Inflation had stood at 73.5 percent in May and at 15.0 percent at the start of last year.

Economy Minister Nureddin Nebati on Friday vowed that consumer prices will start dropping in December.

“I promise to you and to the president, we will see a drop in inflation starting in December,” he was quoted as saying by Turkish media.

According to the official data, the surge in inflation in June was driven by a jump of 123.4 percent in the cost of transportation and a 94-percent increase in non-alcoholic drinks.

Turkey’s crisis started when Erdogan forced the central bank to go through with a series of interest rate cuts last year that he said were part of his “new economic model”.

The policy rate went down despite rising consumer prices.

But the Turkish leader rejects conventional economics and affirms that high interest rates cause prices to rise.

Economists believe his approach has exacerbated the pain felt world-wide from the jump in food and energy prices caused by Russia’s invasion of Ukraine. 

– Questions over data –

However, more and more economists are starting to question Turkey’s official data.

A monthly report release Monday by Turkey’s ENAG group of independent economists showed consumer prices rising by 175 percent in June.

ENAG said prices had risen by 71.4 percent since the start of the year alone.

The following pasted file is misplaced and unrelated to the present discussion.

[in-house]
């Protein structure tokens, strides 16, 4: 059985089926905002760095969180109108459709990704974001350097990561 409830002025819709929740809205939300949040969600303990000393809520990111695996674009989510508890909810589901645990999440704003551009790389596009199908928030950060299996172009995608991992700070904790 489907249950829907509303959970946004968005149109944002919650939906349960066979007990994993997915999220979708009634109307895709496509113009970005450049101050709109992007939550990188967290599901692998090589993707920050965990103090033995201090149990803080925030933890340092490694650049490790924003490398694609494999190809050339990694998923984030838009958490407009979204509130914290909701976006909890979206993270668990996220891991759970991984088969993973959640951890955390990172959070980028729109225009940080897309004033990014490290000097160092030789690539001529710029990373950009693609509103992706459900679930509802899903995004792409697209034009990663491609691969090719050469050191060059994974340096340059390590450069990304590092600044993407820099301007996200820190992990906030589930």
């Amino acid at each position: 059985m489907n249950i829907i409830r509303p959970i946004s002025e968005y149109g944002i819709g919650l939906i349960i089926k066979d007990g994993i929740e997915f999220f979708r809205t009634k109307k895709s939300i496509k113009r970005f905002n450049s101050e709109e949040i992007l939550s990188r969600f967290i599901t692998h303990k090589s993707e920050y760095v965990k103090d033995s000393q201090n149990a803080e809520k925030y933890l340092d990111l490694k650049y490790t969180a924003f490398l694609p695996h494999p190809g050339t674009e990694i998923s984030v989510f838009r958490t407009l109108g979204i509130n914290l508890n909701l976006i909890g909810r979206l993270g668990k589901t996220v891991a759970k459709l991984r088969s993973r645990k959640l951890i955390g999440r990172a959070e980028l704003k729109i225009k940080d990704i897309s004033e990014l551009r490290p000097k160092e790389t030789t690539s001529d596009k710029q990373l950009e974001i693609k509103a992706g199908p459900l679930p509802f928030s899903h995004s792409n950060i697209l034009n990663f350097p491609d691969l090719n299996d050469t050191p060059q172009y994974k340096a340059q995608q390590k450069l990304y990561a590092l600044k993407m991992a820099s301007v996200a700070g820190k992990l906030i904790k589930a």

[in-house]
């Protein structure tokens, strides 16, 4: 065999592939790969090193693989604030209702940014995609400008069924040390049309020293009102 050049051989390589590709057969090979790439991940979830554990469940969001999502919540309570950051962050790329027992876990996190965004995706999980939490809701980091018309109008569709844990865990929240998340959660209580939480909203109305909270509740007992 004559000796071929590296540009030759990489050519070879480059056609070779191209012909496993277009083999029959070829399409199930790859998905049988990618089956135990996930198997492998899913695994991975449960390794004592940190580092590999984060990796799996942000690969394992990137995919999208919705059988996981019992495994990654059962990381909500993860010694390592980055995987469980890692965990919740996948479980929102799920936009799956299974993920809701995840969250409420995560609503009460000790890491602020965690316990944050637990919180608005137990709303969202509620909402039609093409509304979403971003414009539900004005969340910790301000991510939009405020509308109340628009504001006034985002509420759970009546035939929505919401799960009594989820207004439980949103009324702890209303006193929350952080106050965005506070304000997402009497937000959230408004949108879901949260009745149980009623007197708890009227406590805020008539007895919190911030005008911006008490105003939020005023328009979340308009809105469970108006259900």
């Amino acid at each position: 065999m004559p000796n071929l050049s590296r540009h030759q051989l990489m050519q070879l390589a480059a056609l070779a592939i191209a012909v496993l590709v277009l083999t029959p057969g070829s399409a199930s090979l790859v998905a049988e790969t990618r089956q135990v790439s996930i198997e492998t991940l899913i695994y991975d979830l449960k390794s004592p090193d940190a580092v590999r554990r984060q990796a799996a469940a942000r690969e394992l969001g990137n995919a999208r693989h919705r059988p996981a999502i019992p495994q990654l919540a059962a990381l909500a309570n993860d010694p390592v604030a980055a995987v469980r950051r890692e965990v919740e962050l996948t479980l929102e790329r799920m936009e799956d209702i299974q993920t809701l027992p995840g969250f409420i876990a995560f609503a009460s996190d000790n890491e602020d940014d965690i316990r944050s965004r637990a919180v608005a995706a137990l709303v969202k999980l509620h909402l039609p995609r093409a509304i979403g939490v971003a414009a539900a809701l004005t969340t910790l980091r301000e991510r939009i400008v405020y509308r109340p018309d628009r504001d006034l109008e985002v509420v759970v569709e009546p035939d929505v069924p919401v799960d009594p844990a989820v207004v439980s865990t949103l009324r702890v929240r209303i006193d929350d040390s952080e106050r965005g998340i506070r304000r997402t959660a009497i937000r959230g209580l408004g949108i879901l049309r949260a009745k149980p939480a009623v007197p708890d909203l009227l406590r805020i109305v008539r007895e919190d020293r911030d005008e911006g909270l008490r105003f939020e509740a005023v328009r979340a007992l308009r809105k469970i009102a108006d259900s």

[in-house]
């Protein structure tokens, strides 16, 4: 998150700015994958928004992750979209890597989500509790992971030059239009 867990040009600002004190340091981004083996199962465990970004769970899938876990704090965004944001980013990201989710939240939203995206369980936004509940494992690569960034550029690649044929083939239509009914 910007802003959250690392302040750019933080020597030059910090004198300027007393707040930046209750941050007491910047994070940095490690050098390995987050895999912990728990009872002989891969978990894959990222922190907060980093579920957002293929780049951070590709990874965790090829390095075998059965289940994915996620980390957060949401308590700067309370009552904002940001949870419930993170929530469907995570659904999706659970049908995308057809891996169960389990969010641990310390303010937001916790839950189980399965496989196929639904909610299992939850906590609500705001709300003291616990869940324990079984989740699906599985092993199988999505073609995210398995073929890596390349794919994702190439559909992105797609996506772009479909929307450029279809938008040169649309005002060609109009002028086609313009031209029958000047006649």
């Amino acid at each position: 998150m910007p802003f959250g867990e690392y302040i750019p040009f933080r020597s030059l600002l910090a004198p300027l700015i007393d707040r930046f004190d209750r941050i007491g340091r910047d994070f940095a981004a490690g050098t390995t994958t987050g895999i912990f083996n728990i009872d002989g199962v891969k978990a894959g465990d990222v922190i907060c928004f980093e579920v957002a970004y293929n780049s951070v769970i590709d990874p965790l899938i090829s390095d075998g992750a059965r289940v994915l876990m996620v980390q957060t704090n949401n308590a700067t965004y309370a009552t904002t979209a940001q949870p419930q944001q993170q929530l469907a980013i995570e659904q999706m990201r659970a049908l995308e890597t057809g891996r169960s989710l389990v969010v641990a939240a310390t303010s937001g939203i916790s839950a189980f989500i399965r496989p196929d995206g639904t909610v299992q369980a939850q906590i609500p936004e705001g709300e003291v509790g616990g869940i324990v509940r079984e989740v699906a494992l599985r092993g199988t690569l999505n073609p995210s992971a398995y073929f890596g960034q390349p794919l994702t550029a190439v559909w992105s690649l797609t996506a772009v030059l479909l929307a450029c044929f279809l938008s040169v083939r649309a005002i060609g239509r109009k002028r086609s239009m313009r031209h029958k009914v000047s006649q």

The Istanbul chamber of commerce said inflation in Turkey’s largest city has reached an annual rate of 94 percent.

“No one actually believes official Turkish data anymore,” said BlueBay Asset Management economist Timothy Ash.

“There is no expectation of anything like a credible policy response.”

Turkey on Friday substantially raised the minimum wage for the second time in a year to cushion the blow on households ahead of next year’s general election.

The hike of the net monthly take-home pay to 5,500 liras ($330) means the nominal minimum wage has nearly doubled since the end of last year.

It stood at 2,826 liras in late December and 4,253 liras in January.

Economists warn that substantially raising the pay of a large swathe of the population is an inflationary measure that should be accompanied by interest hikes or other means of limiting spending.

Official data show that more than 40 percent of Turks earned the minimum wage at the start of the year.